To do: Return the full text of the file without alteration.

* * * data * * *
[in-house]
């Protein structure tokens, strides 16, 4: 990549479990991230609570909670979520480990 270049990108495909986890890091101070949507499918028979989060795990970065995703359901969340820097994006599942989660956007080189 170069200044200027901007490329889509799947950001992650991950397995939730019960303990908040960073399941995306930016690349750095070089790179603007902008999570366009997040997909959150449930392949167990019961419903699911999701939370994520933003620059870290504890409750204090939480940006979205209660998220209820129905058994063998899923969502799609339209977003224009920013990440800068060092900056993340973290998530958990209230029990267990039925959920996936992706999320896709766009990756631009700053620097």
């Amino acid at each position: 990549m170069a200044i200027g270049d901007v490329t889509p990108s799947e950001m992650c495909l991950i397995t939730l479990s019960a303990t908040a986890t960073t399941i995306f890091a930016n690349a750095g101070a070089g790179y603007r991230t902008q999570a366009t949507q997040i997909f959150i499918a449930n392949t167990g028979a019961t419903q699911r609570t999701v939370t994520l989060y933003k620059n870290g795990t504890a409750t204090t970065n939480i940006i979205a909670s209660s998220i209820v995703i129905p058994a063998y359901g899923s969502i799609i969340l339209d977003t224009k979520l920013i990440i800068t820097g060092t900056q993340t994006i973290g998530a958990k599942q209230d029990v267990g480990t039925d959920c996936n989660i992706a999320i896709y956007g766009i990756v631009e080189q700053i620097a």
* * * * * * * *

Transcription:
[in-house]
């Protein structure tokens, strides 16, 4: 990549479990991230609570909670979520480990 270049990108495909986890890091101070949507499918028979989060795990970065995703359901969340820097994006599942989660956007080189 170069200044200027901007490329889509799947950001992650991950397995939730019960303990908040960073399941995306930016690349750095070089790179603007902008999570366009997040997909959150449930392949167990019961419903699911999701939370994520933003620059870290504890409750204090939480940006979205209660998220209820129905058994063998899923969502799609339209977003224009920013990440800068060092900056993340973290998530958990209230029990267990039925959920996936992706999320896709766009990756631009700053620097």
């Amino acid at each position: 990549m170069a200044i200027g270049d901007v490329t889509p990108s799947e950001m992650c495909l991950i397995t939730l479990s019960a303990t908040a986890t960073t399941i995306f890091a930016n690349a750095g101070a070089g790179y603007r991230t902008q999570a366009t949507q997040i997909f959150i499918a449930n392949t167990g028979a019961t419903q699911r609570t999701v939370t994520l989060y933003k620059n870290g795990t504890a409750t204090t970065n939480i940006i979205a909670s209660s998220i209820v995703i129905p058994a063998y359901g899923s969502i799609i969340l339209d977003t224009k979520l920013i990440i800068t820097g060092t900056q993340t994006i973290g998530a958990k599942q209230d029990v267990g480990t039925d959920c996936n989660i992706a999320i896709y956007g766009i990756v631009e080189q700053i620097a």